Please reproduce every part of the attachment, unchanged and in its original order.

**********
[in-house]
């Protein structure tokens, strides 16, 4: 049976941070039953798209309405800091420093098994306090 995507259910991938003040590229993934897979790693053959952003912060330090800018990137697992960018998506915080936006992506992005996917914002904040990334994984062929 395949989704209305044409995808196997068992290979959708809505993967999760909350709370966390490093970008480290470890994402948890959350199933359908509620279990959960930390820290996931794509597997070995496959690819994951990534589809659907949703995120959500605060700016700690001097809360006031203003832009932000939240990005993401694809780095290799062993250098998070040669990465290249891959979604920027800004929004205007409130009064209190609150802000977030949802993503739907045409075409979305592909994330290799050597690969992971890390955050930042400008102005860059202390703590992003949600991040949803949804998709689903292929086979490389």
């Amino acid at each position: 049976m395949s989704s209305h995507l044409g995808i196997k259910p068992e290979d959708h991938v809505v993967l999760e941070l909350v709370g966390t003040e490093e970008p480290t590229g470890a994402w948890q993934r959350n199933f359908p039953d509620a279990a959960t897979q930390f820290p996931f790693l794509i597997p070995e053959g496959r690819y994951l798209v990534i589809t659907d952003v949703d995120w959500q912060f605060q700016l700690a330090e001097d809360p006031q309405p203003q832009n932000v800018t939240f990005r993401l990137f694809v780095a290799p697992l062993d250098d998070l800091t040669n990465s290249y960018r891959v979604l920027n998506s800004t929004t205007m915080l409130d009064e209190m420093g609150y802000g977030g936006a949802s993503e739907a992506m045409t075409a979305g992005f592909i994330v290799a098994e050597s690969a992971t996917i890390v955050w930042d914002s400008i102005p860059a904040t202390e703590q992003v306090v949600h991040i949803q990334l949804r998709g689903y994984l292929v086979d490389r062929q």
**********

[in-house]
């Protein structure tokens, strides 16, 4: 049976941070039953798209309405800091420093098994306090 995507259910991938003040590229993934897979790693053959952003912060330090800018990137697992960018998506915080936006992506992005996917914002904040990334994984062929 395949989704209305044409995808196997068992290979959708809505993967999760909350709370966390490093970008480290470890994402948890959350199933359908509620279990959960930390820290996931794509597997070995496959690819994951990534589809659907949703995120959500605060700016700690001097809360006031203003832009932000939240990005993401694809780095290799062993250098998070040669990465290249891959979604920027800004929004205007409130009064209190609150802000977030949802993503739907045409075409979305592909994330290799050597690969992971890390955050930042400008102005860059202390703590992003949600991040949803949804998709689903292929086979490389």
């Amino acid at each position: 049976m395949s989704s209305h995507l044409g995808i196997k259910p068992e290979d959708h991938v809505v993967l999760e941070l909350v709370g966390t003040e490093e970008p480290t590229g470890a994402w948890q993934r959350n199933f359908p039953d509620a279990a959960t897979q930390f820290p996931f790693l794509i597997p070995e053959g496959r690819y994951l798209v990534i589809t659907d952003v949703d995120w959500q912060f605060q700016l700690a330090e001097d809360p006031q309405p203003q832009n932000v800018t939240f990005r993401l990137f694809v780095a290799p697992l062993d250098d998070l800091t040669n990465s290249y960018r891959v979604l920027n998506s800004t929004t205007m915080l409130d009064e209190m420093g609150y802000g977030g936006a949802s993503e739907a992506m045409t075409a979305g992005f592909i994330v290799a098994e050597s690969a992971t996917i890390v955050w930042d914002s400008i102005p860059a904040t202390e703590q992003v306090v949600h991040i949803q990334l949804r998709g689903y994984l292929v086979d490389r062929q």